Delphi Corp. has developed what it describes as a revolutionary new technology that it believes will help solve many of the challenges currently faced by braking engineers. Based on a twin floating disc architecture with a single piston, the Delphi Maximum Torque Brake provides a high specific torque capability, with substantial improvements in thermal management that can lead to benefits in weight, packaging and NVH (Noise Vibration & Harshness / refinement).

"The traditional solution to coping with increasing vehicle weight and performance is to up-rate conventional braking systems, including larger discs (often forcing larger wheels) and advanced materials, but this is a costly solution that has a negative impact in many other areas of vehicle engineering," explains Chris Baylis, director of engineering at Delphi's Leamington innovation center. "Maximum Torque Brake solves these problems and is the first significant change in base braking technology since the first volume application of disc brakes more than 50 years ago."

Maximum Torque Brake uses two discs floating on the outside diameter of the hub. A hydraulically actuated piston applies braking force via pads that operate on the outside and inside faces of each disc, providing four friction surfaces. The new technology can therefore provide up to 1.7 times the torque output of a conventional single disc system of the same effective diameter, or similar torque from a reduced diameter. Wear and serviceability are equivalent to today's traditional product and the floating disc architecture eliminates problems with lateral run-out.

The twin disc design also provides four cooling surfaces, without the need for vanes or cooling channels, substantially reducing thermal stress on the brake and hub-mounted components.

Delphi says this improved thermal management provides engineers with many options for enhancing other aspects of the braking system. By greatly increasing opportunities to optimize the combination of disc size, pedal travel, booster size and friction material, Maximum Torque Brake allows the feel, cost and performance of the system to be precisely matched to market requirements.

Other benefits claimed for the system include reduced brake fade and, due to the reduced apply pressure, shorter stopping distances in the event of a vacuum failure -- a homologation requirement that can be increasingly challenging to meet using conventional, highly-boosted systems. Delphi's claims for the performance of the system are borne-out by testing to the independent AMS (Auto Motor und Sport) standards using a BMW X5 fitted with the system. In the 12-stop test, which is increasingly seen as a European standard, the vehicle demonstrated an exceptional "no fade" performance.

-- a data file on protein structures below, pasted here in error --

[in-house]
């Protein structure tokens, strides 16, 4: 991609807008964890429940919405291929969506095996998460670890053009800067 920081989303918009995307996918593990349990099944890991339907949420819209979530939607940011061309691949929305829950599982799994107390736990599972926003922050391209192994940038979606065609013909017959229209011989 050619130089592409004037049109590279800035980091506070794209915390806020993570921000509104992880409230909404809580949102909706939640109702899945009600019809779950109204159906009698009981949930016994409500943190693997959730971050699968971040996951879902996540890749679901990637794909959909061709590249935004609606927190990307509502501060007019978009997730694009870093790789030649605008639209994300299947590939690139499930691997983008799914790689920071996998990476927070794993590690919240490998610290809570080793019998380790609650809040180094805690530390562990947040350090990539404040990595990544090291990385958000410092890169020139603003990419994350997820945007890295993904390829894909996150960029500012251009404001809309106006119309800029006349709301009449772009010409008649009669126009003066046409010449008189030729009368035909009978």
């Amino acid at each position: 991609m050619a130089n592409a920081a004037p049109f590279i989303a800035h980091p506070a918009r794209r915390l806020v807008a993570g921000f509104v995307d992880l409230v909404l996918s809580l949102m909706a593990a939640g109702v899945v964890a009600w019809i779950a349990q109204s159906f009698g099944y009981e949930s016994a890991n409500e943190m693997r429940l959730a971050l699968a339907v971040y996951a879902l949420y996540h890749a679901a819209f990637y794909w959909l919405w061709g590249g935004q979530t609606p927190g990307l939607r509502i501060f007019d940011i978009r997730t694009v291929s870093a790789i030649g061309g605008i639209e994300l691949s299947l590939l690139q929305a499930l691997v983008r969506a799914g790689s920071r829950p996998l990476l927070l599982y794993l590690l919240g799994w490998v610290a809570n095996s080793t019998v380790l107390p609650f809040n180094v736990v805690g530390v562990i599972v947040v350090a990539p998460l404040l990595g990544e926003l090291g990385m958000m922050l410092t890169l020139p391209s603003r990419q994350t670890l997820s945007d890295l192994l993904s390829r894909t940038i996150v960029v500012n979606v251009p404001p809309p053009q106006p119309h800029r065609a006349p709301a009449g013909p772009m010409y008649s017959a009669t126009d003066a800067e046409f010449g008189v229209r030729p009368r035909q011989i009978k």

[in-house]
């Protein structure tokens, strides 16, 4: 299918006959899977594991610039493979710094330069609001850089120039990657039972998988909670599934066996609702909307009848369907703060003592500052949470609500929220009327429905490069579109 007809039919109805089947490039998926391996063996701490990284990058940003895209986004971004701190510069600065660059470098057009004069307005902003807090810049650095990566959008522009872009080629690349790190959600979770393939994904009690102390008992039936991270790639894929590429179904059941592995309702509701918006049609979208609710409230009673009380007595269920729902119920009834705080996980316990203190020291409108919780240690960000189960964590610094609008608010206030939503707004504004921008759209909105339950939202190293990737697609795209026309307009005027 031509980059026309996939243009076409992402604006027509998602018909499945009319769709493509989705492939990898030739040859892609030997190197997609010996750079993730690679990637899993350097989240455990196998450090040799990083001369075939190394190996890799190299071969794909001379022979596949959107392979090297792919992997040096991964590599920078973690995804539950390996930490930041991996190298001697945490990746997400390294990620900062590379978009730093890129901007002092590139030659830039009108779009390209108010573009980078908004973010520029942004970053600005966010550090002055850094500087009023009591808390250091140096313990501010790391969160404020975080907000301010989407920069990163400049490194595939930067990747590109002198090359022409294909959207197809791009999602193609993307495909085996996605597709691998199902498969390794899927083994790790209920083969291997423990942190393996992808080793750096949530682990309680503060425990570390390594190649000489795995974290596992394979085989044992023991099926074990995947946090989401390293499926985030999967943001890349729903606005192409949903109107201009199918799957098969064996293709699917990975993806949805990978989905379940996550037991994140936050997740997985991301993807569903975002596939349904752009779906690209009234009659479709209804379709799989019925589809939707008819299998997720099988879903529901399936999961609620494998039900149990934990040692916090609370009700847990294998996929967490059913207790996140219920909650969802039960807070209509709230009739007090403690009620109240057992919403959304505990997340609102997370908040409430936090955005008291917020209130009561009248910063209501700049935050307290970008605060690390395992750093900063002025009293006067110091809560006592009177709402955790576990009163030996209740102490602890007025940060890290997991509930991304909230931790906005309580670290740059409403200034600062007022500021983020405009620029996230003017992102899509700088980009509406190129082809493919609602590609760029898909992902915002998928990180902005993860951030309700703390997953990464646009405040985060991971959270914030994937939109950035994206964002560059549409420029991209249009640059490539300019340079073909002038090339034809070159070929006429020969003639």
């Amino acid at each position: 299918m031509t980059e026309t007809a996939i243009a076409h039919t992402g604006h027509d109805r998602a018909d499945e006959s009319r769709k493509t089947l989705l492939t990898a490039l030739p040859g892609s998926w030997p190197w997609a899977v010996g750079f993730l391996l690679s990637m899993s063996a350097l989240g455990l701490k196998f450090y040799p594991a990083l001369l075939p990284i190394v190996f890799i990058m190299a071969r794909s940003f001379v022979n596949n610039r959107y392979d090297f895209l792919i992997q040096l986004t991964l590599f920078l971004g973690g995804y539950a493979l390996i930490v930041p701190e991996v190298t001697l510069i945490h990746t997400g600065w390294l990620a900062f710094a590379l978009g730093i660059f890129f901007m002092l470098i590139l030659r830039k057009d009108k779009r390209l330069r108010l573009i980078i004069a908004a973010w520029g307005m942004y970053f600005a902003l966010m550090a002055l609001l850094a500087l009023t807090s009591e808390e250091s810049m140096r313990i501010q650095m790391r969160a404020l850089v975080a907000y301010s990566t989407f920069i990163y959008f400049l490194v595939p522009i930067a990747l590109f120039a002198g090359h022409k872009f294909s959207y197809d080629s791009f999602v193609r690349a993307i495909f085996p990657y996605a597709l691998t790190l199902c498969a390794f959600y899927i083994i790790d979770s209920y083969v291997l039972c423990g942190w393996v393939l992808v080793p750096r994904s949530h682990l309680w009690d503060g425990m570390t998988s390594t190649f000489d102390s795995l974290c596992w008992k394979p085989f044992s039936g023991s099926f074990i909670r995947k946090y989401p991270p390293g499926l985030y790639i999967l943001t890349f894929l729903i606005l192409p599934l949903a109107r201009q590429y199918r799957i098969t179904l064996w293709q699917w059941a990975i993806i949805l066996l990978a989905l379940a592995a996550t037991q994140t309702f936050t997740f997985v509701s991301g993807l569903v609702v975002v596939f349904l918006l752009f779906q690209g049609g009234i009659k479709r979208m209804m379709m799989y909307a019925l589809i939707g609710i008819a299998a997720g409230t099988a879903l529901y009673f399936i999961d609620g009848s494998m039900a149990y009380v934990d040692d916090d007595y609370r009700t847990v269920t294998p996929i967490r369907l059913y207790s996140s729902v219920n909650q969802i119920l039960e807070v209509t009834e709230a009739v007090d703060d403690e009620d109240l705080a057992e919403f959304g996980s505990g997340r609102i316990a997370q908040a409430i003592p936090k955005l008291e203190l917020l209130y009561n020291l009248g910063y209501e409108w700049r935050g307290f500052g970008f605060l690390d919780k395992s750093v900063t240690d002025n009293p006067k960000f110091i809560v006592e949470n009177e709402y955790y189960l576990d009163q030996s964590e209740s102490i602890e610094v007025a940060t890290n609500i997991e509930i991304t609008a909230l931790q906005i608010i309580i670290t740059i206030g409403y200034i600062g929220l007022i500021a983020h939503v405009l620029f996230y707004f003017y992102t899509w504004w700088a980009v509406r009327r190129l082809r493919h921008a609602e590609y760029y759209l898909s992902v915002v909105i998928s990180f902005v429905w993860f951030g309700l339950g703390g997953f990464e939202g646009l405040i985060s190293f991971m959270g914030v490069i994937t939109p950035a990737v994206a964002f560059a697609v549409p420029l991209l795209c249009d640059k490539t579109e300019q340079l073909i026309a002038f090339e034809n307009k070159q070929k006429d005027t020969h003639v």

"Conventional brakes struggle to react against the torque of increasingly powerful engines, so stability programs have to be calibrated to shut the engine down early at the expense of refinement and driving pleasure," explains Baylis. "Maximum Torque Brake will allow vehicle manufacturers to make the operation of these systems more transparent."

"Maximum Torque Brake delivers an incredible range of benefits for both vehicle manufacturers and vehicle owners," concludes Baylis. "With Maximum Torque Brake, we have a production-ready product that will allow Delphi's customers to introduce a true 21st Century solution for vehicle braking." Delphi says that discussions with vehicle manufacturers are progressing well and that the system could be in production by 2006.

For more braking system information, click here: A global market review for electronic braking systems - forecasts to 2006